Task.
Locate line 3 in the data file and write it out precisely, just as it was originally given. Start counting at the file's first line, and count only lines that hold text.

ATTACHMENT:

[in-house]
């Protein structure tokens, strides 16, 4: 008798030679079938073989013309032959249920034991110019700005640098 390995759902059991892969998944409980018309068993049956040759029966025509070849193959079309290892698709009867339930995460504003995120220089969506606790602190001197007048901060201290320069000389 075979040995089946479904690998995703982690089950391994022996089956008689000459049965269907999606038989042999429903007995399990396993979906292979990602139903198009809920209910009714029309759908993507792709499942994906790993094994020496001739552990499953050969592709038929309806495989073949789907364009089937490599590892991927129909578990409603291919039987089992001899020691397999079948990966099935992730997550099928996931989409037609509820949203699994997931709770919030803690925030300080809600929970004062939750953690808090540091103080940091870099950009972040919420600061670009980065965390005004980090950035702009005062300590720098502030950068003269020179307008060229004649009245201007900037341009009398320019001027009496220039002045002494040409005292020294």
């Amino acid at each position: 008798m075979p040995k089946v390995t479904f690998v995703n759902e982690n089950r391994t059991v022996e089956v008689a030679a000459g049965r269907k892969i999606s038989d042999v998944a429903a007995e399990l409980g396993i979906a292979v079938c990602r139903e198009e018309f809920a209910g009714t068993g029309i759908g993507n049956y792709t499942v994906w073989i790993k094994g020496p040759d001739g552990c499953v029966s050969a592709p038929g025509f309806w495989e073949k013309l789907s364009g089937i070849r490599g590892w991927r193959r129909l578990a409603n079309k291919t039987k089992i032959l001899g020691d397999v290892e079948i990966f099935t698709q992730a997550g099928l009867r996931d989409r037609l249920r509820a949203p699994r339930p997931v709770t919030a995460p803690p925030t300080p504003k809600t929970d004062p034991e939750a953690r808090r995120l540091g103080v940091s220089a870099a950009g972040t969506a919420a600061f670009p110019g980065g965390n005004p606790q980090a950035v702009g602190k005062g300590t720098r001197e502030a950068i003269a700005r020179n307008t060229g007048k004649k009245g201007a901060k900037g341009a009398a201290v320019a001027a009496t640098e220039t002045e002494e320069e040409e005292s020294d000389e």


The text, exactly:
């Amino acid at each position: 008798m075979p040995k089946v390995t479904f690998v995703n759902e982690n089950r391994t059991v022996e089956v008689a030679a000459g049965r269907k892969i999606s038989d042999v998944a429903a007995e399990l409980g396993i979906a292979v079938c990602r139903e198009e018309f809920a209910g009714t068993g029309i759908g993507n049956y792709t499942v994906w073989i790993k094994g020496p040759d001739g552990c499953v029966s050969a592709p038929g025509f309806w495989e073949k013309l789907s364009g089937i070849r490599g590892w991927r193959r129909l578990a409603n079309k291919t039987k089992i032959l001899g020691d397999v290892e079948i990966f099935t698709q992730a997550g099928l009867r996931d989409r037609l249920r509820a949203p699994r339930p997931v709770t919030a995460p803690p925030t300080p504003k809600t929970d004062p034991e939750a953690r808090r995120l540091g103080v940091s220089a870099a950009g972040t969506a919420a600061f670009p110019g980065g965390n005004p606790q980090a950035v702009g602190k005062g300590t720098r001197e502030a950068i003269a700005r020179n307008t060229g007048k004649k009245g201007a901060k900037g341009a009398a201290v320019a001027a009496t640098e220039t002045e002494e320069e040409e005292s020294d000389e």